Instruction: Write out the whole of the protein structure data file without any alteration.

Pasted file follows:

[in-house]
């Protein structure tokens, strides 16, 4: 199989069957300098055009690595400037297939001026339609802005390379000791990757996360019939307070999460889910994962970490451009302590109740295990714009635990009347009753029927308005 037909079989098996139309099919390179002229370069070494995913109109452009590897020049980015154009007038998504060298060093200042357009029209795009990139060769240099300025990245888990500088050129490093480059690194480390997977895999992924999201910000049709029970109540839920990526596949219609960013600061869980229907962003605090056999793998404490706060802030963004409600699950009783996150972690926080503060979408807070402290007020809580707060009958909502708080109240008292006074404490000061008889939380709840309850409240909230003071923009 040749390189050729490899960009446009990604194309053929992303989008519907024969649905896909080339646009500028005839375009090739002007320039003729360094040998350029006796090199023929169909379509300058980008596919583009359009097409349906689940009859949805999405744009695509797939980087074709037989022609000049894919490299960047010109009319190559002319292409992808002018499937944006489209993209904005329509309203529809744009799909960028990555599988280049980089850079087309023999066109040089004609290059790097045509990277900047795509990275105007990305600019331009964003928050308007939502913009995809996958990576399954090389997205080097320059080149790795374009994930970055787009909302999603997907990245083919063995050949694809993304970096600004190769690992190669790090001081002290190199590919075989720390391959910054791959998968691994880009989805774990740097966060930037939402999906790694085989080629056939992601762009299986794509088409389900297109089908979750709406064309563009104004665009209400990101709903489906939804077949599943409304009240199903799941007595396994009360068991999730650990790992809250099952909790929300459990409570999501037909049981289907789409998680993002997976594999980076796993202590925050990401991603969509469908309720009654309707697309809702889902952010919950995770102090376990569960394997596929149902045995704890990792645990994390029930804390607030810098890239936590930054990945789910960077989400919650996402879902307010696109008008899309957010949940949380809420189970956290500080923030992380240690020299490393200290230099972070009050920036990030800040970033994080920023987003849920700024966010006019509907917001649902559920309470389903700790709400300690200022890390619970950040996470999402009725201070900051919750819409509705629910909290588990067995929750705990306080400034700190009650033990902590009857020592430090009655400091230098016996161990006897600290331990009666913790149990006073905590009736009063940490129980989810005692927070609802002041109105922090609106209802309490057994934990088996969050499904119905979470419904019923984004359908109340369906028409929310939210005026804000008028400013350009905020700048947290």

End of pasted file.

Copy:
[in-house]
């Protein structure tokens, strides 16, 4: 199989069957300098055009690595400037297939001026339609802005390379000791990757996360019939307070999460889910994962970490451009302590109740295990714009635990009347009753029927308005 037909079989098996139309099919390179002229370069070494995913109109452009590897020049980015154009007038998504060298060093200042357009029209795009990139060769240099300025990245888990500088050129490093480059690194480390997977895999992924999201910000049709029970109540839920990526596949219609960013600061869980229907962003605090056999793998404490706060802030963004409600699950009783996150972690926080503060979408807070402290007020809580707060009958909502708080109240008292006074404490000061008889939380709840309850409240909230003071923009 040749390189050729490899960009446009990604194309053929992303989008519907024969649905896909080339646009500028005839375009090739002007320039003729360094040998350029006796090199023929169909379509300058980008596919583009359009097409349906689940009859949805999405744009695509797939980087074709037989022609000049894919490299960047010109009319190559002319292409992808002018499937944006489209993209904005329509309203529809744009799909960028990555599988280049980089850079087309023999066109040089004609290059790097045509990277900047795509990275105007990305600019331009964003928050308007939502913009995809996958990576399954090389997205080097320059080149790795374009994930970055787009909302999603997907990245083919063995050949694809993304970096600004190769690992190669790090001081002290190199590919075989720390391959910054791959998968691994880009989805774990740097966060930037939402999906790694085989080629056939992601762009299986794509088409389900297109089908979750709406064309563009104004665009209400990101709903489906939804077949599943409304009240199903799941007595396994009360068991999730650990790992809250099952909790929300459990409570999501037909049981289907789409998680993002997976594999980076796993202590925050990401991603969509469908309720009654309707697309809702889902952010919950995770102090376990569960394997596929149902045995704890990792645990994390029930804390607030810098890239936590930054990945789910960077989400919650996402879902307010696109008008899309957010949940949380809420189970956290500080923030992380240690020299490393200290230099972070009050920036990030800040970033994080920023987003849920700024966010006019509907917001649902559920309470389903700790709400300690200022890390619970950040996470999402009725201070900051919750819409509705629910909290588990067995929750705990306080400034700190009650033990902590009857020592430090009655400091230098016996161990006897600290331990009666913790149990006073905590009736009063940490129980989810005692927070609802002041109105922090609106209802309490057994934990088996969050499904119905979470419904019923984004359908109340369906028409929310939210005026804000008028400013350009905020700048947290």